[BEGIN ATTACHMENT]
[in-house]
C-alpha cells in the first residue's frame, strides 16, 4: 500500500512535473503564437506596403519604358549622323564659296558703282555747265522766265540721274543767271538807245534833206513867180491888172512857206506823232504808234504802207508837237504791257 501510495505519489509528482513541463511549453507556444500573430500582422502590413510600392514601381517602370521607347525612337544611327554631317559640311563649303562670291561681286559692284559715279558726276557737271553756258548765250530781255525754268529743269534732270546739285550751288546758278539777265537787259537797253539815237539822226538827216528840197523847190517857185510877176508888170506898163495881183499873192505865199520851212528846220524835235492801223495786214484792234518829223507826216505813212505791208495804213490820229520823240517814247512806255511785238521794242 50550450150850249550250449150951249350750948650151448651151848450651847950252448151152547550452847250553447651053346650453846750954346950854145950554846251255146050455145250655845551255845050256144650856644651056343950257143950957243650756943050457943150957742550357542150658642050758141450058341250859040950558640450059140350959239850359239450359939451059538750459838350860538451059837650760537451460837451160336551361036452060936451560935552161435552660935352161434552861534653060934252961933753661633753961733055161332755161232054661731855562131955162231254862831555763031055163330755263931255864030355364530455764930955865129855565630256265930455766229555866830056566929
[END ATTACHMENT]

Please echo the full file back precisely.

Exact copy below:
[in-house]
C-alpha cells in the first residue's frame, strides 16, 4: 500500500512535473503564437506596403519604358549622323564659296558703282555747265522766265540721274543767271538807245534833206513867180491888172512857206506823232504808234504802207508837237504791257 501510495505519489509528482513541463511549453507556444500573430500582422502590413510600392514601381517602370521607347525612337544611327554631317559640311563649303562670291561681286559692284559715279558726276557737271553756258548765250530781255525754268529743269534732270546739285550751288546758278539777265537787259537797253539815237539822226538827216528840197523847190517857185510877176508888170506898163495881183499873192505865199520851212528846220524835235492801223495786214484792234518829223507826216505813212505791208495804213490820229520823240517814247512806255511785238521794242 50550450150850249550250449150951249350750948650151448651151848450651847950252448151152547550452847250553447651053346650453846750954346950854145950554846251255146050455145250655845551255845050256144650856644651056343950257143950957243650756943050457943150957742550357542150658642050758141450058341250859040950558640450059140350959239850359239450359939451059538750459838350860538451059837650760537451460837451160336551361036452060936451560935552161435552660935352161434552861534653060934252961933753661633753961733055161332755161232054661731855562131955162231254862831555763031055163330755263931255864030355364530455764930955865129855565630256265930455766229555866830056566929